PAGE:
Mien gardens and makeshift fences at Peralta Hacienda Historical Park
Story and photos by Matthew Green
On an early-spring afternoon, Mey Yan Saechao is standing among tall, yellow-flowering mustard in her small garden plot at Oakland’s Peralta Hacienda Historic Park.
The six-acre park is in the Fruitvale district, and Mey Yan’s plot is behind its centerpiece, the Antonio Peralta House, built in Victorian Italianate style in 1870 on what little land remained to Antonio from his father’s original 45,000-acre estate. That gargantuan tract, Rancho San Antonio, was granted to Sergeant Luis María Peralta in 1820 in recognition of his military service to the Spanish crown. The grant extended southeast from present-day Albany through northern San Leandro and encompassed every stream, redwood tree, live oak, and meadow from San Francisco Bay to the hills, including nearly all of what is now the cities of Oakland and Berkeley.
The house has been restored to its original beauty, and is open to the public as a museum, with a few rooms arranged to appear as they might have when occupied by the original Peralta family. Other rooms are outfitted with exhibits interpreting ways of life at this location both before the Peralta tenancy and into the present, multicultural era. The vast agricultural landscape that once surrounded the house is now a dense urban expanse, but Mey Yan and her Mien friends have helped keep the soil around the house rich and fruitful in what has ripened into a unique community garden.
Each of the women involved has her own small plot, demarcated by makeshift fences crafted from an eclectic array of scavenged materials. Strips of garden hose, the headboard of a crib, old pallets, and electrical wire are just some of the things separating Mey Yan’s plot from her neighbors’. The fence of urban detritus serves a more important purpose than distinguishing ownership; it protects her crops from the depredations of careless neighborhood children at play.
Mey Yan, a small woman in her 60s, with strong, callused hands and a wide, determined gaze, tends the garden several times a week. On an unseasonably warm day in March, she surveyed the mustard greens, broccoli raab, cilantro, green onions, and garlic that grew thickly in her small plot, no doubt envisioning the big harvest of beans, squash, peppers, and cucumbers she can expect in the season ahead.
“It’s a place where I can come and spend time,” she says, through a translator. “It’s a glimpse of back home.”
Mey Yan, like many of her fellow gardeners, arrived in Oakland about eight years ago by way of Thai refugee camps. At the end of the Vietnam War, the communist regime in Laos gained power and sought reprisals against the Mien and other ethnic minorities who had aided American and South Vietnamese forces. Thousands of Mien fled their homeland. Most had been farmers and were forced to relinquish the rice fields and cropland that had sustained them for generations. With the help of a local resettlement agency, nearly 4,000 eventually landed in urban pockets of the Bay Area.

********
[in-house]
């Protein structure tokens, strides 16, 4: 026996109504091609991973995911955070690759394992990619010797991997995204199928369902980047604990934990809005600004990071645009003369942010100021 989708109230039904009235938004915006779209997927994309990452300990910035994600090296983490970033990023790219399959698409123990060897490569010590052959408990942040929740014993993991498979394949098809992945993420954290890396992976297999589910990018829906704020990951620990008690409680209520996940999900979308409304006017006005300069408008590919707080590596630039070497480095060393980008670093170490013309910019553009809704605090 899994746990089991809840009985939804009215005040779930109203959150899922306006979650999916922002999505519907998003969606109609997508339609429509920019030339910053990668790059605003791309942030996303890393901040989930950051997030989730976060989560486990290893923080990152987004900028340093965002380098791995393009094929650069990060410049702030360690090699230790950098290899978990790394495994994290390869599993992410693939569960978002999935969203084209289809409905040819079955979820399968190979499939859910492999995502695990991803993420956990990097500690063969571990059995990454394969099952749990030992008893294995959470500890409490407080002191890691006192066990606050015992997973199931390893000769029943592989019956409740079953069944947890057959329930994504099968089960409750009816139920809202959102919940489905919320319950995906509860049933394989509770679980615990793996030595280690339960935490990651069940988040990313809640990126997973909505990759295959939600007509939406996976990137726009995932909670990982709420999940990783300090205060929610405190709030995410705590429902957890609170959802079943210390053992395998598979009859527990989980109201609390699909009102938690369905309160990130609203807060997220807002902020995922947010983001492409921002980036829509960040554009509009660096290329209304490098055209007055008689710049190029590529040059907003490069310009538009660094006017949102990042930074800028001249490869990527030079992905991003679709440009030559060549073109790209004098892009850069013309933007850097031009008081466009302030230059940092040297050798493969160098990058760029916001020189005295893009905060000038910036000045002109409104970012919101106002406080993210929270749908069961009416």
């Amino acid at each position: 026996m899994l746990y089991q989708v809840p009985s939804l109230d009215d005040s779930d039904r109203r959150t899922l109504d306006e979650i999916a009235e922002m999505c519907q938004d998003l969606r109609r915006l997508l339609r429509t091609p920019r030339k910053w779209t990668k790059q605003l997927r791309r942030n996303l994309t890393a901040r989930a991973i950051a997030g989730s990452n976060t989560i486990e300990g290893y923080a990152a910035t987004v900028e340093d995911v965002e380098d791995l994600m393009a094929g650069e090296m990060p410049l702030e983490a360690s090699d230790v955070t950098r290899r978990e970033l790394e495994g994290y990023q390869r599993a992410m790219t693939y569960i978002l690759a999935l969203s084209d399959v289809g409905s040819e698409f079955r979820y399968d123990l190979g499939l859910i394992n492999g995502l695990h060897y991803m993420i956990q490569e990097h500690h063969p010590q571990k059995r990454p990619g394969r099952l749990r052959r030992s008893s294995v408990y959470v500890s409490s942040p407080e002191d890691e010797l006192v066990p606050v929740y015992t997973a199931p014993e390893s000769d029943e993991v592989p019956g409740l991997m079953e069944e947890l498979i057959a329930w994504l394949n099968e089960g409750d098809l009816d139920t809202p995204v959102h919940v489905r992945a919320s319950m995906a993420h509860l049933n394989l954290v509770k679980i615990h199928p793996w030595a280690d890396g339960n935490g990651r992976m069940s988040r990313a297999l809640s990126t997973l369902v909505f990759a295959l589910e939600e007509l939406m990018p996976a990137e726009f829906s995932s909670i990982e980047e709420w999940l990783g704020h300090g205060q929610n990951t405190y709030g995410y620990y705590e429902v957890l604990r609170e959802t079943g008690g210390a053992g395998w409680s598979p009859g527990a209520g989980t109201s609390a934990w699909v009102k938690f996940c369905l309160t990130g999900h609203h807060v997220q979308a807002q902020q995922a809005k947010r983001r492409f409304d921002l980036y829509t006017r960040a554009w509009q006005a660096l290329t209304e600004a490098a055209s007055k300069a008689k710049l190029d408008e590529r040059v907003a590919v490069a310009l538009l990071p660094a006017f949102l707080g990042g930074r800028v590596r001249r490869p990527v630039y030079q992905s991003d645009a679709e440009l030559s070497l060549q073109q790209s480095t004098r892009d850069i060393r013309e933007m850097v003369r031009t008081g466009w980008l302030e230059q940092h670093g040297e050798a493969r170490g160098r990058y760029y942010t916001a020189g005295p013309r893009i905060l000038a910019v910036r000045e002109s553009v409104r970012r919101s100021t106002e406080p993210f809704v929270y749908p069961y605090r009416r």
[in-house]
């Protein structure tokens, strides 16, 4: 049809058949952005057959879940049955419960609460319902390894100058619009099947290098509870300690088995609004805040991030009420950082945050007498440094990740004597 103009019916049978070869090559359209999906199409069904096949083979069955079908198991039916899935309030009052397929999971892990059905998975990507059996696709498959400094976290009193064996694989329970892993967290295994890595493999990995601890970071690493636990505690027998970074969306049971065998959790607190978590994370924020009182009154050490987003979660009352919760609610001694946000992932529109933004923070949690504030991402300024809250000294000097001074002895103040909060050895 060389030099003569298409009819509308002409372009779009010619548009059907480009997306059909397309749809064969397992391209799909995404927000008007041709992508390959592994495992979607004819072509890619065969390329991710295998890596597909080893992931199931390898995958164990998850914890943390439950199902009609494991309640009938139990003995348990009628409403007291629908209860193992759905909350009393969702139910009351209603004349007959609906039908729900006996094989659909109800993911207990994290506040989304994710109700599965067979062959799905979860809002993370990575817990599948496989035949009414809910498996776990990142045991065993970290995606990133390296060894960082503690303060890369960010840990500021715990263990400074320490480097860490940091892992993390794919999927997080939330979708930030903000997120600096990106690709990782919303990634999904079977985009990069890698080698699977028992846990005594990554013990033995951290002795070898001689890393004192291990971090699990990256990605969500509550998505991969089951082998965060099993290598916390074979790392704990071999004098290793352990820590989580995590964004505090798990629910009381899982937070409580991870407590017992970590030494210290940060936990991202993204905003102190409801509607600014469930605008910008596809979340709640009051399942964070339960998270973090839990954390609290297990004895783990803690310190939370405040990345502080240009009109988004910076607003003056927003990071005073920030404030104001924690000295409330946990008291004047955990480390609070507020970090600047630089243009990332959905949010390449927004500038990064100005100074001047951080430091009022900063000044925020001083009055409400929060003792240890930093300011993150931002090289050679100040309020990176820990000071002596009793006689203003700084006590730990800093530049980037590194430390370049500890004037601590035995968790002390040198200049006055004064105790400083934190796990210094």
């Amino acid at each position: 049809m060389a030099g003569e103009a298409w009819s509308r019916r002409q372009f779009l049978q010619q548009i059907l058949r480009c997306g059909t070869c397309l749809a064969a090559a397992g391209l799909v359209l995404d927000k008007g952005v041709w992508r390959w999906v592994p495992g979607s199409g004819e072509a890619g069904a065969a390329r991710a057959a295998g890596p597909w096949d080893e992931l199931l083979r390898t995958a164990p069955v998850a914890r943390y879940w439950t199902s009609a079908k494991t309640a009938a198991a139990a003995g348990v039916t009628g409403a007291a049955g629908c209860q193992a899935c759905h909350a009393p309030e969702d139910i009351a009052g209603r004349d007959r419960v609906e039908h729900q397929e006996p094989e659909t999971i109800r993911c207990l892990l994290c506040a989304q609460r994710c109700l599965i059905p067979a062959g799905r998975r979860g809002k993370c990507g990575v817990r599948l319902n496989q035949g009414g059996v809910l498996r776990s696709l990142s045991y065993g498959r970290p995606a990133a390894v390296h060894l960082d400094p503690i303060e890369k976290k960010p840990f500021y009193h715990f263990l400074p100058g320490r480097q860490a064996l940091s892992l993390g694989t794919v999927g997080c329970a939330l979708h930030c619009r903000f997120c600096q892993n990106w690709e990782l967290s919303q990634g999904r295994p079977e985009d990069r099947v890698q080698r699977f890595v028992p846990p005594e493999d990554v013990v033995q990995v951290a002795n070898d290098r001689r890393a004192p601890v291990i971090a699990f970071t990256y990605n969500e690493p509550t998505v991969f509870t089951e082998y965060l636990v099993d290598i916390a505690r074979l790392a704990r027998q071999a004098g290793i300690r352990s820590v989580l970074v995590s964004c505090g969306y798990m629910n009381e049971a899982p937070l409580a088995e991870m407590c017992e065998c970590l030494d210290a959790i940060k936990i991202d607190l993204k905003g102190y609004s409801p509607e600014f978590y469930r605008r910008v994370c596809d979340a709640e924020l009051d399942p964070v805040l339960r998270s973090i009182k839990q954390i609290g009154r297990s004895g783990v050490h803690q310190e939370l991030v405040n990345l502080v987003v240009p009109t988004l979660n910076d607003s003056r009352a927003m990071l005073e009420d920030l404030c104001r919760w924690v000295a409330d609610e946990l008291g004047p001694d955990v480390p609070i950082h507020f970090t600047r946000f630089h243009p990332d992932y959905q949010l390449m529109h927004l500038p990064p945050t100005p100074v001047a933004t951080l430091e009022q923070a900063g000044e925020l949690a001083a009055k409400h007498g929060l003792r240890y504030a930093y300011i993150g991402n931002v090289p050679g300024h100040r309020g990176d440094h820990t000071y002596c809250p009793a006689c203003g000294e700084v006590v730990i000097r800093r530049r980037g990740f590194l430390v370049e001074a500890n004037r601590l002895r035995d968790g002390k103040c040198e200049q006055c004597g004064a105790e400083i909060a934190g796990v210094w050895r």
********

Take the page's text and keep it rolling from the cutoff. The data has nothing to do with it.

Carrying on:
Like many of the resettled women in her community, Mey Yan initially found that living in the city made one of her strongest skills—farming—largely unmarketable. When she and her family first arrived in East Oakland, she spoke no English, and didn’t know how to read or write in any language. While the men in the community found jobs as laborers, and the children entered local schools, Mey Yan and other Mien women spent the days holed up in their small apartments, increasingly isolated in this new concrete-bound reality.
Six years ago, the land behind the Peralta house lay unused, since the park’s management lacked the funds to build the Victorian gardens initially planned for the site. When approached by the social service agency, Lao Family Community Development, the management agreed to let Mey Yan and her peers garden there. The women quickly established their plots and began regularly tending the space, planting whatever seeds they could find, and protecting their crops with makeshift fencing.
The fence has made some neighbors and city maintenance workers uneasy, says Holly Alonso, executive director for the Friends of Peralta Hacienda Historical Park. To some, she says, the fence “connotes decay instead of construction; blight instead of positive reuse.”